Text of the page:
In Their Own Words – I Want to Have a Party!
This “In Their Own Words” essay was submitted by Edwinna McHale, who has a son with autism.
My son asked a question today! But, you might ask, why is that such a big deal? Every three year old asks questions, don’t they? They just drive you nuts with questions, don’t they?
Of course they do, but my child is 13. Never before today had he asked a question just to get information. Not, at least, without a monumental amount of effort, prompting and scripting. Today, as we were repeatedly circling the parking lot trying to find a space close enough to the clinic door, with the irritation that can only be a boy of 13 who has lost patience, he asked me “Why are we driving around in circles?”
And now I want to have a party! When you walk the autism road, you celebrate the smallest accomplishments. Sometimes, they are the only kind of accomplishments you have to celebrate.
Tommy learned early on, how to ask questions to get things he wants – like asking for food. But, most three-year-olds start to look for information. Why do things work this way? Who is that person? Where are they going? When will we get there? What are you doing? Until today, the only spontaneous questions my son has ever asked was when he wants something. “Mom, may I have a Diet Coke, please?” “Mom, can we go to McDonald’s, please?” But never, before today, has he asked a question in order to obtain information. And never before today, has he actually listened to any answer more complex than “Yes” or “No.”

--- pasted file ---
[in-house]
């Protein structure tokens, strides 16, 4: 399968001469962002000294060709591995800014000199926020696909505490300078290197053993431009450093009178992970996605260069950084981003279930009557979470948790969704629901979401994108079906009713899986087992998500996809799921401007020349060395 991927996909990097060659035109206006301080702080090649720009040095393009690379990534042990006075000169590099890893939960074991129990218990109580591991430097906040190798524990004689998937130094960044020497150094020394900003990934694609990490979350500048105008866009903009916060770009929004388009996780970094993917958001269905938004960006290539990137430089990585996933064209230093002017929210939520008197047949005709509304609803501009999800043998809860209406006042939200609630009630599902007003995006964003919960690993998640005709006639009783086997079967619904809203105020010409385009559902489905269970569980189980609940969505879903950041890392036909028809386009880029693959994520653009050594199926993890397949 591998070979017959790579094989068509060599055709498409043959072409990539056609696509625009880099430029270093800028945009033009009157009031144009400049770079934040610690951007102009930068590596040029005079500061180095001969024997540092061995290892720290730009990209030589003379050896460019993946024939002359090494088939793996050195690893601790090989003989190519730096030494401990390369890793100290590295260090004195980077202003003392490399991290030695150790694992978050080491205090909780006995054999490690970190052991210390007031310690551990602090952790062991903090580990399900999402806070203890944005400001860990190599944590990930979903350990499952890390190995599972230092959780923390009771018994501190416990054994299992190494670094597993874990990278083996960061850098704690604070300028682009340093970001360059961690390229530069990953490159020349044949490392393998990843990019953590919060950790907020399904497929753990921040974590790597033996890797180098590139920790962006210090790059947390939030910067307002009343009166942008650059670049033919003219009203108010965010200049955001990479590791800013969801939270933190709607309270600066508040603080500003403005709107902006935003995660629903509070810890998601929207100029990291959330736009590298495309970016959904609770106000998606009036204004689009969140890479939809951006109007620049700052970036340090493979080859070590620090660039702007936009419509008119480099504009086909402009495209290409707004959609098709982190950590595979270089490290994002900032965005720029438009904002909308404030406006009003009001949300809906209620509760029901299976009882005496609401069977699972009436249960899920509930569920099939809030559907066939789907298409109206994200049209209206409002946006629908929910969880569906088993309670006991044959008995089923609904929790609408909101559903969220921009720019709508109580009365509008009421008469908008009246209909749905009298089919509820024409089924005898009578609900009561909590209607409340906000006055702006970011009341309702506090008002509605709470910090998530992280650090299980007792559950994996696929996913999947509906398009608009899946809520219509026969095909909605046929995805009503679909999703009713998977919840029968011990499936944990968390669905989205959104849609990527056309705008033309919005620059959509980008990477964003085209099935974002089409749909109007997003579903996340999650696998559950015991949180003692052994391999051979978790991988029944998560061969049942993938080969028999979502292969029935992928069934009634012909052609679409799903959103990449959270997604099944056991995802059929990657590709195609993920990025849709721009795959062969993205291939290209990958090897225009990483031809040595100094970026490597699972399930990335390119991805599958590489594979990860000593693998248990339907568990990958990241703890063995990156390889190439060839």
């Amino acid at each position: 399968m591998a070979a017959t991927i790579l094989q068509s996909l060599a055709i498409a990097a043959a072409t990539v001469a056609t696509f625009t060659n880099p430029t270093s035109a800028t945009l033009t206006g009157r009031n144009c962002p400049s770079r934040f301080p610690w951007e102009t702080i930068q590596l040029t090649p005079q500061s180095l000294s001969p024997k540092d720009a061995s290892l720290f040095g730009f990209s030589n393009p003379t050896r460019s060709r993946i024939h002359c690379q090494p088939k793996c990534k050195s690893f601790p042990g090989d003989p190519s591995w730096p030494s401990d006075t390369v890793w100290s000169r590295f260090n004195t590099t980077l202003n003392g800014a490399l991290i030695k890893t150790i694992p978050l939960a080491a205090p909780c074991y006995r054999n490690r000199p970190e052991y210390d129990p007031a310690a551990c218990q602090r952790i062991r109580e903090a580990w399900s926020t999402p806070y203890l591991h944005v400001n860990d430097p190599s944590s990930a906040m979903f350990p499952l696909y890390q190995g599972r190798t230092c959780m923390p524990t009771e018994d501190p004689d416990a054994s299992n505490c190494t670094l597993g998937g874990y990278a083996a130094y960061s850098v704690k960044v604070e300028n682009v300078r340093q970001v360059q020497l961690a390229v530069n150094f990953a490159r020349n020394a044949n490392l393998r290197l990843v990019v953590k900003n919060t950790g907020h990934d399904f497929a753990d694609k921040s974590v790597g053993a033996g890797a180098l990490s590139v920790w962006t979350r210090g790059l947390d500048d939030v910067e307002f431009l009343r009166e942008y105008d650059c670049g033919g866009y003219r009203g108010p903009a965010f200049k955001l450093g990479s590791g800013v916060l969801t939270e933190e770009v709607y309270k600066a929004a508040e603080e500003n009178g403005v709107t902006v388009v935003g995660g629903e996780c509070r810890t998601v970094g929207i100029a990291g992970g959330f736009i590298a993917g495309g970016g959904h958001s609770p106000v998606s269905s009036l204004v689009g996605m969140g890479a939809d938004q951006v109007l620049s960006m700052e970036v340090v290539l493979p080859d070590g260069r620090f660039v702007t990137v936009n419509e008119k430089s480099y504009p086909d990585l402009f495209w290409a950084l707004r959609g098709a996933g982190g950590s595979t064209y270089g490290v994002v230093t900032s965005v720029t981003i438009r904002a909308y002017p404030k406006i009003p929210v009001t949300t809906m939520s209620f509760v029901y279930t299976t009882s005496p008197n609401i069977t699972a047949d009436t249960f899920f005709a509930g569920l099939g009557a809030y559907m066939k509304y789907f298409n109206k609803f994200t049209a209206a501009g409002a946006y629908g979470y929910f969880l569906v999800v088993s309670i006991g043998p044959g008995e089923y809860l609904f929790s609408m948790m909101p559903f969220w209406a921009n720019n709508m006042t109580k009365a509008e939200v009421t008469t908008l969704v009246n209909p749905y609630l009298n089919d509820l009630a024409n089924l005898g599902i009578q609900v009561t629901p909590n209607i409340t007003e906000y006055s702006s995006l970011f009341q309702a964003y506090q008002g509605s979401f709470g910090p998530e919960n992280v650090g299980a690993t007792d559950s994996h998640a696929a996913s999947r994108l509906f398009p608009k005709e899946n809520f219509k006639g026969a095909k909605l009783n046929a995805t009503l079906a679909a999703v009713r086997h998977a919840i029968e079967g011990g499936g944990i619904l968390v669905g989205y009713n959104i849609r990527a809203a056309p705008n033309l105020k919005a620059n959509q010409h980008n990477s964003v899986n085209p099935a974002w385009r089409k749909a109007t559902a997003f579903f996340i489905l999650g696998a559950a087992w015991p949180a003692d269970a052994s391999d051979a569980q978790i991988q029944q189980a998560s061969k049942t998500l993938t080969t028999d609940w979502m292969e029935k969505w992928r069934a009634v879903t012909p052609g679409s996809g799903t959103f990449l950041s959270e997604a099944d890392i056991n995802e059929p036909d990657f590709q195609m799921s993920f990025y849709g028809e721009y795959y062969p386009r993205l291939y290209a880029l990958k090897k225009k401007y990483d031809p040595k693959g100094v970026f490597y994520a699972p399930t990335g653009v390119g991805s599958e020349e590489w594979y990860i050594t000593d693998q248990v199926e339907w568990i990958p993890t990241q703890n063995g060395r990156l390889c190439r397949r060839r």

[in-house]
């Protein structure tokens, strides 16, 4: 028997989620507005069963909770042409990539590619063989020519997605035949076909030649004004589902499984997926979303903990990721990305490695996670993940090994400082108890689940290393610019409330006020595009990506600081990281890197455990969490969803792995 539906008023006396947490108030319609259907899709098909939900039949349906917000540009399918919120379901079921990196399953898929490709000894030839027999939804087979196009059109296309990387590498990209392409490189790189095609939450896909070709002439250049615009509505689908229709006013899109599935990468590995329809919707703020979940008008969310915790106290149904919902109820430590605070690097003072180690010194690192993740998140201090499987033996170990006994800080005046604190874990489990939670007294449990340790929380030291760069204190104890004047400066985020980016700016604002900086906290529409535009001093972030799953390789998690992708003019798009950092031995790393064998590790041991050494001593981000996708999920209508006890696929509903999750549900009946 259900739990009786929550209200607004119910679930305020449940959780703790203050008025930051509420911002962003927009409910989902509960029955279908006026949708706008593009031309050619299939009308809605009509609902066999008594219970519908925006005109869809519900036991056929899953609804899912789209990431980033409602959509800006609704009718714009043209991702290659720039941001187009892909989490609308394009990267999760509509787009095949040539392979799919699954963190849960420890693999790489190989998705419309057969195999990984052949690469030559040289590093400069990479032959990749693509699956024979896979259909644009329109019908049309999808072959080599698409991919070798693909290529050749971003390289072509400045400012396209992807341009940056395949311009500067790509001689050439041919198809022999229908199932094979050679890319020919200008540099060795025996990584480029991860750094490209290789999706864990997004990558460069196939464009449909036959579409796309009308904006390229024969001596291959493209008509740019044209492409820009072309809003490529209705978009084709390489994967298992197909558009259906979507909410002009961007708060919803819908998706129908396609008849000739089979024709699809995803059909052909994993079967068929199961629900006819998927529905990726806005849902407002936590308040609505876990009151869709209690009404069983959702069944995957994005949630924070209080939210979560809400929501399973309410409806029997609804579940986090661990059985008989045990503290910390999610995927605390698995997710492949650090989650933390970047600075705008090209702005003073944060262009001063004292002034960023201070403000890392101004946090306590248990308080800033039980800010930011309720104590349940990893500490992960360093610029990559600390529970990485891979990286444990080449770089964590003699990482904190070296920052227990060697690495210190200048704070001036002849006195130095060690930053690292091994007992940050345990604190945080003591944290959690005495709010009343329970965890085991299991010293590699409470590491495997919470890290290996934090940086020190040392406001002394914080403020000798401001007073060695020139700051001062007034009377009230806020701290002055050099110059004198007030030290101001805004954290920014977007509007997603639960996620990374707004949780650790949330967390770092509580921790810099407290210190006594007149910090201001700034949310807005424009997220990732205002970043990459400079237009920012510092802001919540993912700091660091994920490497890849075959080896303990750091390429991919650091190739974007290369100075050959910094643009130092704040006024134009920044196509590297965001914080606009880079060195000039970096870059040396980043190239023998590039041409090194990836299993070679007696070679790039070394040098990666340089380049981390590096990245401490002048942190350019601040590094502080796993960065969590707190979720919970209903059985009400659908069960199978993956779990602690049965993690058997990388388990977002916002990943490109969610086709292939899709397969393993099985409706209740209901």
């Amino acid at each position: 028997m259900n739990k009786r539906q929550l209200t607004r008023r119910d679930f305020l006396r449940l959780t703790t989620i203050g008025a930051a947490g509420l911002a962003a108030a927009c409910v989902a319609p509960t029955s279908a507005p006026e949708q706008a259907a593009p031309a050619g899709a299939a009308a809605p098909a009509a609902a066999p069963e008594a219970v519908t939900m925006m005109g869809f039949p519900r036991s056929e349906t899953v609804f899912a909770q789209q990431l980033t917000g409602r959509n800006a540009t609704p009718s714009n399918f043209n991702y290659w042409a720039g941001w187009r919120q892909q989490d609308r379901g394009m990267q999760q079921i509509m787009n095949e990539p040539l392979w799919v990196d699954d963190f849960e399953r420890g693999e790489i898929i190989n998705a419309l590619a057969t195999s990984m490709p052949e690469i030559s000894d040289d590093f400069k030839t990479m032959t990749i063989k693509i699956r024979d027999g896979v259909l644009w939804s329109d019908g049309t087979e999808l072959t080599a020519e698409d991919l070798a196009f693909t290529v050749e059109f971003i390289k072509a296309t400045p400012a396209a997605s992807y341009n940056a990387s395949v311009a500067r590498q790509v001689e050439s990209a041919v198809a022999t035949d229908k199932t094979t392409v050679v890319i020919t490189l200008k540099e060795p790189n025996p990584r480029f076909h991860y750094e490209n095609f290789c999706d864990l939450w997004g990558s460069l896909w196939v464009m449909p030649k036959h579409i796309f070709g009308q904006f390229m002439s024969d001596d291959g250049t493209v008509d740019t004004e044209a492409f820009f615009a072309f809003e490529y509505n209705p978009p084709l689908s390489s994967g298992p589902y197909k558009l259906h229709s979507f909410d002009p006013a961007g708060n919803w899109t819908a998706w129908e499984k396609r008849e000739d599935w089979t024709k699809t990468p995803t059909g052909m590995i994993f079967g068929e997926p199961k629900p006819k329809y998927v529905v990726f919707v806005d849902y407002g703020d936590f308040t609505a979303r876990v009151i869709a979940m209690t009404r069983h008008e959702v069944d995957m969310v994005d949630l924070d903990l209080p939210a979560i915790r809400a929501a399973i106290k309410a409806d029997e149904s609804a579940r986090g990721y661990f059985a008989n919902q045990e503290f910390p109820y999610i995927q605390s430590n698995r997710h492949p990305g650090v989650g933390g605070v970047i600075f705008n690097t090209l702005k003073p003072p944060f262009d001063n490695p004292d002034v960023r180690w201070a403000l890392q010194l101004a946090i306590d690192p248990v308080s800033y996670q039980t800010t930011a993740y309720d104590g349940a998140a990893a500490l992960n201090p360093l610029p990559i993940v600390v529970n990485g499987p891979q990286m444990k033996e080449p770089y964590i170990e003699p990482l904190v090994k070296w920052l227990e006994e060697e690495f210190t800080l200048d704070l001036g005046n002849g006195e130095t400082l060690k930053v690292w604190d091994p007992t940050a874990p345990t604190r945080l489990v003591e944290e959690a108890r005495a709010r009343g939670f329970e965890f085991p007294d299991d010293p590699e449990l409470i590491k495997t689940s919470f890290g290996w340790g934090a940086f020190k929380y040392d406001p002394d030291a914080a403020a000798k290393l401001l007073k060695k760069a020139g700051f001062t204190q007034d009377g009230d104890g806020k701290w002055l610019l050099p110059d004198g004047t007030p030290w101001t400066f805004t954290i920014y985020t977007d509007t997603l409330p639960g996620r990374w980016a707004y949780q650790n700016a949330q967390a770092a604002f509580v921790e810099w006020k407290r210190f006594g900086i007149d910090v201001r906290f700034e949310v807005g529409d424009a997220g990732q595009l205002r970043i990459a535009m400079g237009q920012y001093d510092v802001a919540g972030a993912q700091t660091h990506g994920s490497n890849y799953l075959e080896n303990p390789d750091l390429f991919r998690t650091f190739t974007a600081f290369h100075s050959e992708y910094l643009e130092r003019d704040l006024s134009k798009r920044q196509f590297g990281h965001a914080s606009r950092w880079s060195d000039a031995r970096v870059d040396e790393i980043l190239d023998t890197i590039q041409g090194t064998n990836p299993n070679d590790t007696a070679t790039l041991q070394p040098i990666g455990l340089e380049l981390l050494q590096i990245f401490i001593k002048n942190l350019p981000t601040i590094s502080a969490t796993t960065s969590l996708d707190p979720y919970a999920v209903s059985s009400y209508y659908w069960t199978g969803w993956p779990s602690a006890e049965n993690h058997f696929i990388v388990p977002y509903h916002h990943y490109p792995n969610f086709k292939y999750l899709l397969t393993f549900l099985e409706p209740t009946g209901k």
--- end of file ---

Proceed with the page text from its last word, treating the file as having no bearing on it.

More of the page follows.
When he was four, I wondered if I ever would hear him tell me “I love you, Mommy.” I never did. When he was six, I would say, “I love you, Tommy.” And he would answer “Me, too.” But it was not until about three years ago, that he spontaneously said “I love you, Mom” for the first time in his life. He was already too old to be willing to call me ‘Mommy” but he could, at long last, tell me that he loves me! I wanted to have a party then, too.
We wanted to have a party when he was five and got dressed by himself for the first time. When he was six and a half and was able to pick out a complete outfit for school the next day. When he was eight, and he could tell me “My tummy feels sick.” Such small things, really. Most parents take them for granted. It’s just a natural part of growing up, and all kids do it, right?
But for a child with autism, even learning how to look at a friend, smile, and say “Hi!” is a process that can take years. And suddenly, one day, without any warning, HE DOES IT! And we want to celebrate. People ask me why such small things warrant a celebration. I tell them that they will never know how hard it was to get here, but the fact that the journey was hard is reason enough to celebrate when we get here.
I am thankful that my child has taught me to appreciate and celebrate the small victories, and to truly understand how monumental those small victories really are.
So, my son asked a question today, and I want to have a PARTY!
“In Their Own Words” is a series within the Autism Speaks blog which shares the voices of people who have autism, as well as their loved ones. If you have a story you wish to share about your personal experience with autism, please send it to firstname.lastname@example.org. Autism Speaks reserves the right to edit contributions for space, style and content. Because of the volume of submissions, not all can be published on the site.